Of course, the trade association already may have tried and failed to persuade Congress to replace “called party” with “intended recipient of the call.” That substitution would expose new subscribers to unwanted calls and unjustified expense. Congress might have thought the current approach preferable, as a safeguard of persons assigned to recycled numbers, even though this protection comes at some cost to bill collectors.
Bill collectors need not abandon predictive dialers. Other options remain:
• Have a person make the first call (§ 227(b)(1) is limited to automated calls), then switch to a predictive dialer after verifying that Cell Number still is assigned to Customer.
• Use a reverse lookup to identify the current subscriber to Cell Number.
• Ask Creditor, who obtained Customer's consent, whether Customer still is associated with Cell Number—and get an indemnity from Creditor in case a mistake has been made. (Indemnity may be automatic under ¶ 10 of the 2008 TCPA Order, which states that calls placed by a third-party collector on behalf of a creditor are treated as having been made by the creditor itself.)
The third of these options is especially attractive when Creditor is a phone company—though perhaps knowing that Creditor is a telecommunications provider should itself alert Bill Collector that Cell Number no longer is assigned to Customer. If you don't pay your phone bill, the phone company cuts off service and assigns the number to someone else.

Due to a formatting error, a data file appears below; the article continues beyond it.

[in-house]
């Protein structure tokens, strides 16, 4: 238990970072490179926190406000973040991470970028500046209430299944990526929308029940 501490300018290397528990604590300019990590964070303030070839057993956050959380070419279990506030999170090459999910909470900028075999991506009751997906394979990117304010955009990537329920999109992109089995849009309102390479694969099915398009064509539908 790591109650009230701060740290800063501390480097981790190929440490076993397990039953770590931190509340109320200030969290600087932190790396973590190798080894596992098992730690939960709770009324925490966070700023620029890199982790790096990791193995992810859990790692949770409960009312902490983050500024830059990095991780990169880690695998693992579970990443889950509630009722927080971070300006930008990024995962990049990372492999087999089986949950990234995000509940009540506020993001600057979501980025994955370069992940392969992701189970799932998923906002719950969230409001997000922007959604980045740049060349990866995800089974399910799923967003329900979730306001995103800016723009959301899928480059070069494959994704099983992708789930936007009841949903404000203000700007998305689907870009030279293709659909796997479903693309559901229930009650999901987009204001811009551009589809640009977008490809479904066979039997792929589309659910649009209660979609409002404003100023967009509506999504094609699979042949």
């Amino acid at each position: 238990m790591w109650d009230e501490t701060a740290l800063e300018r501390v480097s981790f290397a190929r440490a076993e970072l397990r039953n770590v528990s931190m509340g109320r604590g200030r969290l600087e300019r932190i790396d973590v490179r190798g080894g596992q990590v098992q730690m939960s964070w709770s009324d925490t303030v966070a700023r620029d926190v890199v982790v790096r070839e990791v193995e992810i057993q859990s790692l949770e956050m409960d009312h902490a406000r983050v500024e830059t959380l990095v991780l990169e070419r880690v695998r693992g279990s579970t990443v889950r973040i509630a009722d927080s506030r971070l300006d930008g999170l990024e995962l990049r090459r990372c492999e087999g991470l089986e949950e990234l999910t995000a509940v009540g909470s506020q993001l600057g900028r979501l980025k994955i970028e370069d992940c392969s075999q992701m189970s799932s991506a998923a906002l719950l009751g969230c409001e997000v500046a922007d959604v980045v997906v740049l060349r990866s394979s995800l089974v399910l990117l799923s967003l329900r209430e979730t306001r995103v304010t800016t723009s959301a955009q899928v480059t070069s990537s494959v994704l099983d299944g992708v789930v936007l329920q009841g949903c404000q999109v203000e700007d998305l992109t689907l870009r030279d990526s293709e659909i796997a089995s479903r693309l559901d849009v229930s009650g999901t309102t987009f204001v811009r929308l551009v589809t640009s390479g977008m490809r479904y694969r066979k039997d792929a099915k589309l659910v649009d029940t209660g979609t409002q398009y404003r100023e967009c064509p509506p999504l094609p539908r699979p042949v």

Knowing that Creditor is a phone company, and inferring that Customer's service will have been discontinued, does not necessarily solve Bill Collector's problem, however. Customer may have agreed to be reached at more than one number. For example, Customer might subscribe to landline service from AT & T and cell service from Verizon, and give both numbers. If AT & T assigns an overdue account, Debt Collector might infer that Customer no longer can be reached at the number on AT & T's network, but Customer might still be the subscriber to the number on Verizon's network.
One more argument requires brief discussion. Several parts of the Act require or permit the FCC to issue regulations, and the Commission also declares its understanding of provisions on which it is not authorized to issue regulations. As we've mentioned, the FCC has some authority to allow exceptions to § 227(b). In 2005 ACA International asked the Commission to exempt bill collection from the statutory system. The 2008 TCPA Order addresses this subject and some others. The Commission concluded that the bill-collection industry does not need an exception because § 227(b)(1)(A) already allows calls with the “express consent” of the called party. The FCC opined that “the provision of a cell phone number to a creditor, e.g., as part of a credit application, reasonably evidences prior express consent by the cell phone subscriber to be contacted at that number regarding the debt.” 2008 TCPA Order at ¶ 9.
Both Enhanced Recovery and ACA International contend that this language is conclusive in their favor. The FCC said that providing a number gives “express consent by the cell phone subscriber to be contacted at that number regarding the debt.” (Emphasis added.) We don't get the argument. Of course a subscriber's consent to be called at a given number is consent “to be contacted at that number.” The FCC was addressing the meaning of the statutory words “express consent”. It was not addressing the meaning of the statutory words “called party” or stating a view about what happens if a number is reassigned after a subscriber gives consent. This litigation concerns the meaning of “called party.” The FCC did not define that term in the 2008 TCPA Order or, as far as we know, anywhere else.
We conclude that “called party” in § 227(b)(1) means the person subscribing to the called number at the time the call is made. The district court's decision is
EASTERBROOK, Chief Judge.